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18 December 2006

Interview: Margaret Beckett

In her first six months as Foreign Secretary, Margaret Beckett has had to cope with the débâcle of I

By Mary Riddell

There are two document trays on Margaret Beckett’s desk. One is labelled “Info”, the other “Action”. The info pile is rather higher than the action one. So much to absorb, so little executive power. This filing system might be considered a metaphor for her tenure as Foreign Secretary.

Beckett has been in her grand office for six months and has not yet changed the pictures or bought the cushions she wants. “I have more important things to worry about,” she says. While the furnishings bear the stamp of Robin Cook, the last-but-one incumbent, her political vision does not. She seems, for example, unlikely to concur with Cook’s view that Britain’s nuclear deterrent is “worse than irrelevant”.

“No, I’m afraid not. I understand the context in which Robin said that, but, with considerable reluctance, I’ve come to the view that the world is a less safe place than when we had those power blocs.” With considerable reluctance. These seem odd words from a Foreign Secretary who has just endorsed the Prime Minister’s wish for a new Trident missile fleet. Why so uneasy?

“Because I am a long-standing supporter of . . . a move towards disarmament. I certainly didn’t discuss it with the world at large, but I came privately to the view that there are all sorts of different threats and risks that maybe made it less sensible [to disarm].” Her demeanour during Tony Blair’s announcement to parliament seemed to reflect this soul-searching. Beckett looked as if she was being nipped by giant ants. She does not seem much more comfortable now.

We meet early in the evening, in a pre-Christmas period that is eventful even by Foreign Office standards. The Iraq Study Group’s report hit her “Info” tray not long ago, and anger over Trident rumbles on. On neither topic does she appear to be “Safe Hands” Beckett, the unflappable stalwart of the Today programme.

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A metallurgist by training, Beckett is a political alchemist skilled at turning base metal to gold. The only woman to have been both deputy and acting leader of the Labour Party, she has been written off many times, only to rise again. No great favourite of Blair during his early years as premier, she now occupies, at 63, one of the great offices of state; an elevation she greeted with one word: “Fuck.” Maybe she is still finding her feet, or perhaps unquestioning loyalism comes hard to such a tough-minded operator. Though often frank and always charming, she also seems as uneasy as we have seen her.

We start with nuclear weapons. Was she a member of CND? “Oh yes, for years. I’m not absolutely certain when I left. It might have been after Saddam invaded Kuwait; or [during] Sierra Leone.” But the two events were over nine years apart. Britain intervened in Sierra Leone in 2000. “I honestly don’t remember. I’m pretty sure we were in government.” That means she was still a member after Blair had marched into Downing Street. “I don’t join or leave things lightly. I was reluctant to sever my links with CND.”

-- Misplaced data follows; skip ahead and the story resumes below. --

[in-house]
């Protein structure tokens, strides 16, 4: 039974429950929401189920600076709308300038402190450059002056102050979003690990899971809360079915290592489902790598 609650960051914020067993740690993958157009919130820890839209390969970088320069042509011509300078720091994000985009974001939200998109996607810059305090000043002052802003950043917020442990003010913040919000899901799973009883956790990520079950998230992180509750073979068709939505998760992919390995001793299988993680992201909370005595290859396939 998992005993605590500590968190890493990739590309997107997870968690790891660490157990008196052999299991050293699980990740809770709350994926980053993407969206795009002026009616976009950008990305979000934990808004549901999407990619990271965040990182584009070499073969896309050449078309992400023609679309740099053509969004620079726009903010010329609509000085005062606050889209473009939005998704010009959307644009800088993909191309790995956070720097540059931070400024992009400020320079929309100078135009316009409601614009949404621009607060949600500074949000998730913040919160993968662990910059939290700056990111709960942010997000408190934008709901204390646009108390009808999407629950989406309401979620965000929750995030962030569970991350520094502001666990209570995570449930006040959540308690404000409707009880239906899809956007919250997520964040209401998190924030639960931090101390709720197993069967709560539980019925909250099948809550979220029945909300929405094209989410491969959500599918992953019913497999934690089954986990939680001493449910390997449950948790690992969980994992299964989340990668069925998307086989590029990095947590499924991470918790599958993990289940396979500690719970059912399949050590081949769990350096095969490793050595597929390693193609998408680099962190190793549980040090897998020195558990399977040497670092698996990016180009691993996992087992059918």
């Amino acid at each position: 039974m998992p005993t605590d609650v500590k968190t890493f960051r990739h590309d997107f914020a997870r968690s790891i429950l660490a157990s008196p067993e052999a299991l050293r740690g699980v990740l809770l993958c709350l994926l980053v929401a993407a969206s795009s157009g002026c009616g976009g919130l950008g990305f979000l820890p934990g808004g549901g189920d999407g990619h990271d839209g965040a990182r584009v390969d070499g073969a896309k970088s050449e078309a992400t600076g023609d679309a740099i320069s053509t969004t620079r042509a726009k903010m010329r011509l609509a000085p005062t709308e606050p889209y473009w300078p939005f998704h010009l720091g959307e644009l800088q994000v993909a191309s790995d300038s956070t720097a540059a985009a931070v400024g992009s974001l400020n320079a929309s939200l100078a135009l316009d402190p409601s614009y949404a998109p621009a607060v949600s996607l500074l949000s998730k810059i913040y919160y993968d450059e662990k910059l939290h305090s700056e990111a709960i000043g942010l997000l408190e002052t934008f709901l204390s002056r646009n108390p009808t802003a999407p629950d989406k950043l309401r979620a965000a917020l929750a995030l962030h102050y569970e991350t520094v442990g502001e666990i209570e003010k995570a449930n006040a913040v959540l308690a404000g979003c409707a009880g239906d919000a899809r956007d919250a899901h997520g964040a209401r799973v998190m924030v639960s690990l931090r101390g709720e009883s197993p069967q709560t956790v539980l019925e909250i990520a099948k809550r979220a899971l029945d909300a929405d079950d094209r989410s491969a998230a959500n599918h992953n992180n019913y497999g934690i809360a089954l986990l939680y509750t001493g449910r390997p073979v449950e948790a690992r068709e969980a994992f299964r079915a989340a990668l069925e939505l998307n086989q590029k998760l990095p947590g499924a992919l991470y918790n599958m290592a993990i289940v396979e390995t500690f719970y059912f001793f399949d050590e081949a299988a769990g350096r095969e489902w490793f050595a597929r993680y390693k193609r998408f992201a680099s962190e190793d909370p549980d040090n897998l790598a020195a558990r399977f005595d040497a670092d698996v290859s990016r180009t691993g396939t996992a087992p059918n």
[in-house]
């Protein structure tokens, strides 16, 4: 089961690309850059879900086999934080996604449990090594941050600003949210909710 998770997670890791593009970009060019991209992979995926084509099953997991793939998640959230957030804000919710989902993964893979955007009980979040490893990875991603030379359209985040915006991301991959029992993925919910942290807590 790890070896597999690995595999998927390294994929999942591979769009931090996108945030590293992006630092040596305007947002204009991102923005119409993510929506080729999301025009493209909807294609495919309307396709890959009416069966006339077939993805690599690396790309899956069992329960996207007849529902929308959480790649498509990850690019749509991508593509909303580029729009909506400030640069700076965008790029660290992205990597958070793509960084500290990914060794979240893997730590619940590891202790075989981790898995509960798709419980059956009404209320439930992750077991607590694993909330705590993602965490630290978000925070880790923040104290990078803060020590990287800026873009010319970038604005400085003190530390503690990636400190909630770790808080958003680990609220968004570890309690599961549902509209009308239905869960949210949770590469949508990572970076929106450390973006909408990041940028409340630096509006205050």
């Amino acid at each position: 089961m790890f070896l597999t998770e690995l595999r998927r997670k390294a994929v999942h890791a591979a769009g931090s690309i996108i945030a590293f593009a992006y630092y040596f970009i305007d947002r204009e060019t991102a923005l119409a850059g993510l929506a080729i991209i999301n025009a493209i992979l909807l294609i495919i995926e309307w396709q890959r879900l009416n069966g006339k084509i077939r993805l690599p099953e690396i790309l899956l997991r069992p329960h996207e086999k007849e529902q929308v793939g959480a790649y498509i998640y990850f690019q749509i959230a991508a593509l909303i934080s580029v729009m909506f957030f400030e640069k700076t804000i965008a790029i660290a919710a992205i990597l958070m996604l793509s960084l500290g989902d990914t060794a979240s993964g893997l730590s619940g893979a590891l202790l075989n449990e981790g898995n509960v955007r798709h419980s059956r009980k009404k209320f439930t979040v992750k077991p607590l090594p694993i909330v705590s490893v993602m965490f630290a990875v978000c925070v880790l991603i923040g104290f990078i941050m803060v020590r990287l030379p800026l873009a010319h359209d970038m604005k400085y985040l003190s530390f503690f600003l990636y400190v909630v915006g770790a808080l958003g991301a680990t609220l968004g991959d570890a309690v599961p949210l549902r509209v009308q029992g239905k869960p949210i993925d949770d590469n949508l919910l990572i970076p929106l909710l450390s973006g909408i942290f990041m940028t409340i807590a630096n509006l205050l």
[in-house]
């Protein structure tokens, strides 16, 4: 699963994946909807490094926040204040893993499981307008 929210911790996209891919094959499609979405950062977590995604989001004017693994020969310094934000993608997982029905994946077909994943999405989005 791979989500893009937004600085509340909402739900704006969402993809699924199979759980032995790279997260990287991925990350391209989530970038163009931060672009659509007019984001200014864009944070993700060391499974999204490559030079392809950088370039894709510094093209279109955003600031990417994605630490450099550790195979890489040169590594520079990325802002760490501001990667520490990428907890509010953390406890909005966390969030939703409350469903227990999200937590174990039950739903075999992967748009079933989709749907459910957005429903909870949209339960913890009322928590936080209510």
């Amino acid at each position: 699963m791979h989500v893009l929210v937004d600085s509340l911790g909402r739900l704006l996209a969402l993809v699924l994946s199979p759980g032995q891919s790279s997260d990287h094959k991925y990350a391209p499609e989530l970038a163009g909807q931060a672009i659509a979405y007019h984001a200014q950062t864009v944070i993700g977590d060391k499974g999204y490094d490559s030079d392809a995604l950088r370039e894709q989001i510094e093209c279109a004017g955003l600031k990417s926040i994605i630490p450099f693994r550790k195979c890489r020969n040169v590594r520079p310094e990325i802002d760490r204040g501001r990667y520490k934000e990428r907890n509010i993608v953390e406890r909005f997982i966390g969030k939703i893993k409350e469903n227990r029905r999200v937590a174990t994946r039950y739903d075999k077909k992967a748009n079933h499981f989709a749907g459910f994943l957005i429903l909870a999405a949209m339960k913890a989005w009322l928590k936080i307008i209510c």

Her reason was the organisation’s tilt to “pacifism”. But surely unilateralism was always a form of pacifism? “Well, I only subscribed to unilateralism because it seemed [then] that disarmament was the key thing.” Given that view, does she think George W Bush should be welcoming India into the nuclear arms club open only to five nations under the Nuclear Non-Proliferation Treaty (NPT)? “Well, it may or may not be fair, but India is paradoxically not in breach of its obligations because it is not a signatory and never has been to the NPT.” So, is India being treated differently from Iran and North Korea because it defied the NPT, or because it is a democracy? The more we question her, the more confused Beckett becomes.

On revamping Trident, she is “not ill at ease with the package we have announced”, because she believes it to be in line with the manifesto statement. “Any qualms would have been about whether we signed up to maintain the deterrent.” This sounds a faint-hearted endorsement.

Would she ever use nuclear weapons? “You never answer that question,” she says. Geoff Hoon, now her (allegedly unloved) deputy, did when he warned that the UK, in some circumstances, would not hesitate to use the bomb. “Did he? I certainly would not answer that question. Nor would I ever rule out [using it].”

We move on to Iraq, but here too she offers little clarity. Are we winning the war? “We’re not losing it. It’s an unbalanced picture, really.” She remains upbeat, reciting the Whitehall brief that the violence is confined to certain areas. “Whenever I meet Iraqi ministers, they seem to have visibly grown in stature.” Is she prepared to acknowledge the failures, which even Donald Rumsfeld admits? “I think this is a dilemma for people like me,” she says. Most critics, she says, had been staunchly against the war from the beginning and therefore were never prepared to give Iraq a chance. “Of course, there were mistakes, and some could have been predicted; but that’s human behaviour.”